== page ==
The unprecedented hack that hijacked the Twitter accounts of world leaders, business executives, artists, and top cryptocurrency exchanges was the work of a hacker who gained access to the social network through a company employee’s account, it was revealed late Thursday night.
According to reports from Vice, Tech Crunch and Business Insider, the hack, which began late Wednesday afternoon and threw the social media giant into disarray, was less a high-tech hijacking than the result of individual efforts. The attack allegedly began on a forum devoted to buying and selling prestigious Twitter usernames, OG Users, where a user named “Kirk” asked for help selling some stolen usernames. “Kirk” was eventually able to gain access to a central Twitter administrative tool that allowed them to control a large number of accounts.
The company says the hacker used this tool to change the passwords of around 130 high-profile users. “For a small subset of these accounts, the attackers were able to gain control of the accounts and then send Tweets from those accounts,” the company wrote in a late Thursday update.
Those tweets together promoted a scam that netted about $130,000 in bitcoin in just a few hours.
Among the hacked include former President Barack Obama, Amazon CEO Jeff Bezos, former Vice President and Democratic presidential nominee Joe Biden, Kanye West, former New York City mayor Mike Bloomberg, and Tesla CEO Elon Musk. The attack also took over the accounts belonging to some of the biggest bitcoin and cryptocurrency websites, including Coinbase and Coindesk.
Based on what we know right now, we believe approximately 130 accounts were targeted by the attackers in some way as part of the incident. For a small subset of these accounts, the attackers were able to gain control of the accounts and then send Tweets from those accounts.
— Twitter Support (@TwitterSupport) July 17, 2020
The company hasn’t commented on the reports by Vice, Business Insider and TechCrunch, but it has moved swiftly to remove screenshots of the internal administration tool that was compromised. A centralized dashboard allows internal Twitter employees to control a large number of accounts, potentially making the company vulnerable to more wide-scale hacks.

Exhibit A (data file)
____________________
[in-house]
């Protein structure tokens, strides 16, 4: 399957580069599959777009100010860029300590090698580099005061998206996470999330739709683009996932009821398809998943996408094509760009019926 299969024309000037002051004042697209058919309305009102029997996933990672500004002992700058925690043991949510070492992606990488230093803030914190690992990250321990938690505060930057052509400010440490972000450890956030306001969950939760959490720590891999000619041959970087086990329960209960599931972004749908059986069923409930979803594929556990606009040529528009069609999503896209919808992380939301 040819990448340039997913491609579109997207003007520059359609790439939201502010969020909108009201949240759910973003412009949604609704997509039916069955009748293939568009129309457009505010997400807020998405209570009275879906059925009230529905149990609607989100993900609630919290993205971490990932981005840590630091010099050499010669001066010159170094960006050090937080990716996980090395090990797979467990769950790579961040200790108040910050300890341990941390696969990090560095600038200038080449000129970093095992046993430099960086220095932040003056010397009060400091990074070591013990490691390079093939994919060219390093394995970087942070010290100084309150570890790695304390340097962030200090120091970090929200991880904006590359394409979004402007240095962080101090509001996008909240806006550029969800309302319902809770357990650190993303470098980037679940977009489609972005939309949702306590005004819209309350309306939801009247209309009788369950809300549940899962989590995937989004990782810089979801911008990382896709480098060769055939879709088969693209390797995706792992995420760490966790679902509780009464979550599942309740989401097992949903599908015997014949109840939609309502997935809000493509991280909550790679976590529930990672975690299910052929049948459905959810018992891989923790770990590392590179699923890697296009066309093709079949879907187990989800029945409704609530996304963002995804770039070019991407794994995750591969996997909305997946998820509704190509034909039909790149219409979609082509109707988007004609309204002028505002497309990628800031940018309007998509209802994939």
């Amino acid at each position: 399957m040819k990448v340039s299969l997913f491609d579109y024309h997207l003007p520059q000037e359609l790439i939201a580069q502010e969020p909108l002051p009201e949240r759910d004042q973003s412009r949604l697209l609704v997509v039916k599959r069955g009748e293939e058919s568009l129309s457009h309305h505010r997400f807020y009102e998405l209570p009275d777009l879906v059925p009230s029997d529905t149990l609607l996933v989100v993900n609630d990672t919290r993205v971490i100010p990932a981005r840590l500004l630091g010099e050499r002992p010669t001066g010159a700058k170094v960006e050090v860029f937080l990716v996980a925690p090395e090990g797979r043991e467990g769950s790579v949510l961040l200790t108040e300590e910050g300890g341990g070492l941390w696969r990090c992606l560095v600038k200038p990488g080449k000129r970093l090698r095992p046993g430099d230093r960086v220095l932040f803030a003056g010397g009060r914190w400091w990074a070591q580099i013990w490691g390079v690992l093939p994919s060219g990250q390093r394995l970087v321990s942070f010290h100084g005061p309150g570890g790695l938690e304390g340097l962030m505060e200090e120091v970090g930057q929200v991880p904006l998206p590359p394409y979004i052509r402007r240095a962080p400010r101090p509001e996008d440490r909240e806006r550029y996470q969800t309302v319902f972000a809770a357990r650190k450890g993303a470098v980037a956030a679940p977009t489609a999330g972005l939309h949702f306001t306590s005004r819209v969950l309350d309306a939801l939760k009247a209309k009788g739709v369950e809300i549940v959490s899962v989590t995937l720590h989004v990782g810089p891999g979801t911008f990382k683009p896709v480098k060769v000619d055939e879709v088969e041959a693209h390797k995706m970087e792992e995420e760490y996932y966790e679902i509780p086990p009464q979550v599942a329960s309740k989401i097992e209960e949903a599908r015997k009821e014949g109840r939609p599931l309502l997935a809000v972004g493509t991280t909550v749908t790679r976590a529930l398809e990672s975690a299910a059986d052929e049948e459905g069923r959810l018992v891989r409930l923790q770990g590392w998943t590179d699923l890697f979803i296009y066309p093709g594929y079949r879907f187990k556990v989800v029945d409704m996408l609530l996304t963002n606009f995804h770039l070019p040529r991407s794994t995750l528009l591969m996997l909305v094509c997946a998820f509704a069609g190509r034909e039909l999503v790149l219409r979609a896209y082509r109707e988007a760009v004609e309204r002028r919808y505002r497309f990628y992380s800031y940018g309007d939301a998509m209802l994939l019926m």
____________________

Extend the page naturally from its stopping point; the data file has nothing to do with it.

Twitter was in disarray on Wednesday as one big celebrity after another posted the same two-for-one bitcoin offer. Beginning with Elon Musk at around 4 PM EST, the tweets said “I am giving back to the community. All Bitcoin sent to the address below will be sent back doubled! If you send $1,000, I will send back $2,000.”
The accounts that posted the message were quickly locked, and soon after, all verified Twitter accounts were prevented from tweeting. In many cases, users had to reset their passwords, and some verified Twitter users are still locked out from their pages. Legislators on both sides of the aisle in Congress have called for investigations, including the Senate Select Committee on Intelligence.
“The ability of bad actors to take over prominent accounts, even fleetingly, signals a worrisome vulnerability in this media environment, exploitable not just for scams but for more impactful efforts to cause confusion, havoc and political mischief,” Senator Mark Warner (D-VA), the vice chair of the committee, wrote on Thursday.
It is still unclear how exactly hackers got access to the central terminal. An insider was compromised, but whether that was willingly or otherwise remains uncertain, at least publicly.